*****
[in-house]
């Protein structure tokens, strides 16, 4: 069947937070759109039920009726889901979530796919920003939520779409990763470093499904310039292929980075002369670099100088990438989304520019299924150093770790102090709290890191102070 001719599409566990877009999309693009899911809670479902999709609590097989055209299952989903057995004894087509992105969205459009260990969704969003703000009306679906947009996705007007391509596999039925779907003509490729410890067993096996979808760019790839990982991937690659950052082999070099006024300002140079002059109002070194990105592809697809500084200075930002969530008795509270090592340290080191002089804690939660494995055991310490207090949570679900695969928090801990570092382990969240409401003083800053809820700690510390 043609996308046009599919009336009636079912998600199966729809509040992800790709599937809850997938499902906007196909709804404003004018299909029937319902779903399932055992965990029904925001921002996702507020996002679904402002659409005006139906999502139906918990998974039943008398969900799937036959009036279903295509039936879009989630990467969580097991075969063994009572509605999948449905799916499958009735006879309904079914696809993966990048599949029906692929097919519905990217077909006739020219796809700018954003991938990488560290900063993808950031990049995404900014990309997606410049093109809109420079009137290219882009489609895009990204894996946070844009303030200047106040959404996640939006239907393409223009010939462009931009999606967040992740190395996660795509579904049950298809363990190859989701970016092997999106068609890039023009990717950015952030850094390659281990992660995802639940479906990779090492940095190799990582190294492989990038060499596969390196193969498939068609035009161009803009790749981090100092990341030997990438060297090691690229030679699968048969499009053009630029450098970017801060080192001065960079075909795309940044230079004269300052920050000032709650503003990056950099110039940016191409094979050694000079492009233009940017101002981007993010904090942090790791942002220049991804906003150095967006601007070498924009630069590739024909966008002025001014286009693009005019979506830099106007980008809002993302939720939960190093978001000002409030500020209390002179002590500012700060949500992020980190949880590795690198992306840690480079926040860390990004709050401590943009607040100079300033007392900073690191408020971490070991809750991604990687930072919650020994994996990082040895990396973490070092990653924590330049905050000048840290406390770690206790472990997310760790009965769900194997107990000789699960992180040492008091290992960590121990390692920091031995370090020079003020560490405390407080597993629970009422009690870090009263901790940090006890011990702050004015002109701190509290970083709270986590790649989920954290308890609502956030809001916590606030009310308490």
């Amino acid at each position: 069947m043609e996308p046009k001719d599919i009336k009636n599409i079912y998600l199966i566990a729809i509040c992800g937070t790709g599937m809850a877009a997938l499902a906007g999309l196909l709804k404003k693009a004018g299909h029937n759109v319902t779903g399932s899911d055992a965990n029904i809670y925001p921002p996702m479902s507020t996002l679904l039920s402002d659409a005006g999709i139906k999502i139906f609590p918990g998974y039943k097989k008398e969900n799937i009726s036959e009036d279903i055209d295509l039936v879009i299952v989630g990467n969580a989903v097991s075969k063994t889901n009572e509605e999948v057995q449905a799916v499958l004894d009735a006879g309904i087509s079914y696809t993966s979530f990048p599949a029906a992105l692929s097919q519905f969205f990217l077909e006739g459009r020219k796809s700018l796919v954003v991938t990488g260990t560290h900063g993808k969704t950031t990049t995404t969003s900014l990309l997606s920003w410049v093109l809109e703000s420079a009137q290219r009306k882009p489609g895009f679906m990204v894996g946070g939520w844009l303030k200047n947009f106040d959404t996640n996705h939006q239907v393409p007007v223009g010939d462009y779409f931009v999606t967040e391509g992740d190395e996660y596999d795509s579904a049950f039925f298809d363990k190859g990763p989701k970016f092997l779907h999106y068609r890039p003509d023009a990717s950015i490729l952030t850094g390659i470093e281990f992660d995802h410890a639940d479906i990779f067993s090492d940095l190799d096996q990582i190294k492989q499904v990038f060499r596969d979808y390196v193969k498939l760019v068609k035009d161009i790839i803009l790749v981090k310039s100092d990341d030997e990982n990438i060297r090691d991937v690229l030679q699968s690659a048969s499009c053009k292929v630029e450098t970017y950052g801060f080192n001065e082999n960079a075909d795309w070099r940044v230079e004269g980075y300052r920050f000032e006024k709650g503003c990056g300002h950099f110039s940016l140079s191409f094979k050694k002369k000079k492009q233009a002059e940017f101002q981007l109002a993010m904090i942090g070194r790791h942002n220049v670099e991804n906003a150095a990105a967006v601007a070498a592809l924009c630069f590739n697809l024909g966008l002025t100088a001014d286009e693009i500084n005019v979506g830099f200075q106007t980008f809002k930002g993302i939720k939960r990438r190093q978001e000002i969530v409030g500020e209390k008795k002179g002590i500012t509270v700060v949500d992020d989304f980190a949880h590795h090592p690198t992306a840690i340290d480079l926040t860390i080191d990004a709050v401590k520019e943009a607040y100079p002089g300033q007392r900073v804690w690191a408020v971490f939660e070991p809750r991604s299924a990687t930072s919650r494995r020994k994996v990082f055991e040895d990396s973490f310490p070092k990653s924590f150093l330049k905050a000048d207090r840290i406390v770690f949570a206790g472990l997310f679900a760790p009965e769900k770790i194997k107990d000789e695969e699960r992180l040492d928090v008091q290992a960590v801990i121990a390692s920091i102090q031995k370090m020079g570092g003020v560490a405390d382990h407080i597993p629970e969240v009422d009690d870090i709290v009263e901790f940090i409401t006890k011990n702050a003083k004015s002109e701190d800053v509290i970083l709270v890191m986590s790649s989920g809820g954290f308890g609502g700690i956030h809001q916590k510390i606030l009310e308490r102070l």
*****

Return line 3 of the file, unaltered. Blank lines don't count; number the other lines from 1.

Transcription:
């Amino acid at each position: 069947m043609e996308p046009k001719d599919i009336k009636n599409i079912y998600l199966i566990a729809i509040c992800g937070t790709g599937m809850a877009a997938l499902a906007g999309l196909l709804k404003k693009a004018g299909h029937n759109v319902t779903g399932s899911d055992a965990n029904i809670y925001p921002p996702m479902s507020t996002l679904l039920s402002d659409a005006g999709i139906k999502i139906f609590p918990g998974y039943k097989k008398e969900n799937i009726s036959e009036d279903i055209d295509l039936v879009i299952v989630g990467n969580a989903v097991s075969k063994t889901n009572e509605e999948v057995q449905a799916v499958l004894d009735a006879g309904i087509s079914y696809t993966s979530f990048p599949a029906a992105l692929s097919q519905f969205f990217l077909e006739g459009r020219k796809s700018l796919v954003v991938t990488g260990t560290h900063g993808k969704t950031t990049t995404t969003s900014l990309l997606s920003w410049v093109l809109e703000s420079a009137q290219r009306k882009p489609g895009f679906m990204v894996g946070g939520w844009l303030k200047n947009f106040d959404t996640n996705h939006q239907v393409p007007v223009g010939d462009y779409f931009v999606t967040e391509g992740d190395e996660y596999d795509s579904a049950f039925f298809d363990k190859g990763p989701k970016f092997l779907h999106y068609r890039p003509d023009a990717s950015i490729l952030t850094g390659i470093e281990f992660d995802h410890a639940d479906i990779f067993s090492d940095l190799d096996q990582i190294k492989q499904v990038f060499r596969d979808y390196v193969k498939l760019v068609k035009d161009i790839i803009l790749v981090k310039s100092d990341d030997e990982n990438i060297r090691d991937v690229l030679q699968s690659a048969s499009c053009k292929v630029e450098t970017y950052g801060f080192n001065e082999n960079a075909d795309w070099r940044v230079e004269g980075y300052r920050f000032e006024k709650g503003c990056g300002h950099f110039s940016l140079s191409f094979k050694k002369k000079k492009q233009a002059e940017f101002q981007l109002a993010m904090i942090g070194r790791h942002n220049v670099e991804n906003a150095a990105a967006v601007a070498a592809l924009c630069f590739n697809l024909g966008l002025t100088a001014d286009e693009i500084n005019v979506g830099f200075q106007t980008f809002k930002g993302i939720k939960r990438r190093q978001e000002i969530v409030g500020e209390k008795k002179g002590i500012t509270v700060v949500d992020d989304f980190a949880h590795h090592p690198t992306a840690i340290d480079l926040t860390i080191d990004a709050v401590k520019e943009a607040y100079p002089g300033q007392r900073v804690w690191a408020v971490f939660e070991p809750r991604s299924a990687t930072s919650r494995r020994k994996v990082f055991e040895d990396s973490f310490p070092k990653s924590f150093l330049k905050a000048d207090r840290i406390v770690f949570a206790g472990l997310f679900a760790p009965e769900k770790i194997k107990d000789e695969e699960r992180l040492d928090v008091q290992a960590v801990i121990a390692s920091i102090q031995k370090m020079g570092g003020v560490a405390d382990h407080i597993p629970e969240v009422d009690d870090i709290v009263e901790f940090i409401t006890k011990n702050a003083k004015s002109e701190d800053v509290i970083l709270v890191m986590s790649s989920g809820g954290f308890g609502g700690i956030h809001q916590k510390i606030l009310e308490r102070l």